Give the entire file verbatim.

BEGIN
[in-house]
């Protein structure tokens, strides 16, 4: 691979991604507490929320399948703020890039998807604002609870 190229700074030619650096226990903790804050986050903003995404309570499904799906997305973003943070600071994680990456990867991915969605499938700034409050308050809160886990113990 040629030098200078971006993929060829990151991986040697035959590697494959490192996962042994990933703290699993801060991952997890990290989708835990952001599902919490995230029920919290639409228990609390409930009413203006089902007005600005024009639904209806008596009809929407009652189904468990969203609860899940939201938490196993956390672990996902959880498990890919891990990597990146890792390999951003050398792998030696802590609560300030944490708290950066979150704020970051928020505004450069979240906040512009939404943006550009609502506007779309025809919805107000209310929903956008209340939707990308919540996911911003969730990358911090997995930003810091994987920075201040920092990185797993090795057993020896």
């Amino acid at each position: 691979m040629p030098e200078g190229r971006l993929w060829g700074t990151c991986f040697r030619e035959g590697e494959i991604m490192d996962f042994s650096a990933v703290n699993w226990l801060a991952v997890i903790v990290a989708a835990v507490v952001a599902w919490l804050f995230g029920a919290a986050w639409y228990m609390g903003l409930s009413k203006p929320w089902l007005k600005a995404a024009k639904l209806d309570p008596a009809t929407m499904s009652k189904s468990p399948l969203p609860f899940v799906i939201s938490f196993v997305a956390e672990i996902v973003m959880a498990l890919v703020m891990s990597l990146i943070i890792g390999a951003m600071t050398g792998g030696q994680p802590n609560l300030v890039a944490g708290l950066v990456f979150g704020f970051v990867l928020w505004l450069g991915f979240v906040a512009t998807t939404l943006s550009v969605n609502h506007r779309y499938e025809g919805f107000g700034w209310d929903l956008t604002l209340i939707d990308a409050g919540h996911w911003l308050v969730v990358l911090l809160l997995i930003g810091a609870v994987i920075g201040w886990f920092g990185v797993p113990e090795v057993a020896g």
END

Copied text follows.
[in-house]
């Protein structure tokens, strides 16, 4: 691979991604507490929320399948703020890039998807604002609870 190229700074030619650096226990903790804050986050903003995404309570499904799906997305973003943070600071994680990456990867991915969605499938700034409050308050809160886990113990 040629030098200078971006993929060829990151991986040697035959590697494959490192996962042994990933703290699993801060991952997890990290989708835990952001599902919490995230029920919290639409228990609390409930009413203006089902007005600005024009639904209806008596009809929407009652189904468990969203609860899940939201938490196993956390672990996902959880498990890919891990990597990146890792390999951003050398792998030696802590609560300030944490708290950066979150704020970051928020505004450069979240906040512009939404943006550009609502506007779309025809919805107000209310929903956008209340939707990308919540996911911003969730990358911090997995930003810091994987920075201040920092990185797993090795057993020896």
């Amino acid at each position: 691979m040629p030098e200078g190229r971006l993929w060829g700074t990151c991986f040697r030619e035959g590697e494959i991604m490192d996962f042994s650096a990933v703290n699993w226990l801060a991952v997890i903790v990290a989708a835990v507490v952001a599902w919490l804050f995230g029920a919290a986050w639409y228990m609390g903003l409930s009413k203006p929320w089902l007005k600005a995404a024009k639904l209806d309570p008596a009809t929407m499904s009652k189904s468990p399948l969203p609860f899940v799906i939201s938490f196993v997305a956390e672990i996902v973003m959880a498990l890919v703020m891990s990597l990146i943070i890792g390999a951003m600071t050398g792998g030696q994680p802590n609560l300030v890039a944490g708290l950066v990456f979150g704020f970051v990867l928020w505004l450069g991915f979240v906040a512009t998807t939404l943006s550009v969605n609502h506007r779309y499938e025809g919805f107000g700034w209310d929903l956008t604002l209340i939707d990308a409050g919540h996911w911003l308050v969730v990358l911090l809160l997995i930003g810091a609870v994987i920075g201040w886990f920092g990185v797993p113990e090795v057993a020896g």